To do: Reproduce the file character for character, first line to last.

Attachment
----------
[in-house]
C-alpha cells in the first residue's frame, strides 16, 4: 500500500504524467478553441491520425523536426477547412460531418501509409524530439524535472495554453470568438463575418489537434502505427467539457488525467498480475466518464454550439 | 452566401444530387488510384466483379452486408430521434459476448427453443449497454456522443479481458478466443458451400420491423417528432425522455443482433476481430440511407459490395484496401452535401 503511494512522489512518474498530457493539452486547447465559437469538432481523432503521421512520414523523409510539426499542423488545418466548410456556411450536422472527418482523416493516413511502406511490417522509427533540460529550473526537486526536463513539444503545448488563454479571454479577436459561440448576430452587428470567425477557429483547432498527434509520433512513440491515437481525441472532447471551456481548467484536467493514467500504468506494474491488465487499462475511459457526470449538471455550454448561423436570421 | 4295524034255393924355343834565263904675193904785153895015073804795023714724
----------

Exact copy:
[in-house]
C-alpha cells in the first residue's frame, strides 16, 4: 500500500504524467478553441491520425523536426477547412460531418501509409524530439524535472495554453470568438463575418489537434502505427467539457488525467498480475466518464454550439 | 452566401444530387488510384466483379452486408430521434459476448427453443449497454456522443479481458478466443458451400420491423417528432425522455443482433476481430440511407459490395484496401452535401 503511494512522489512518474498530457493539452486547447465559437469538432481523432503521421512520414523523409510539426499542423488545418466548410456556411450536422472527418482523416493516413511502406511490417522509427533540460529550473526537486526536463513539444503545448488563454479571454479577436459561440448576430452587428470567425477557429483547432498527434509520433512513440491515437481525441472532447471551456481548467484536467493514467500504468506494474491488465487499462475511459457526470449538471455550454448561423436570421 | 4295524034255393924355343834565263904675193904785153895015073804795023714724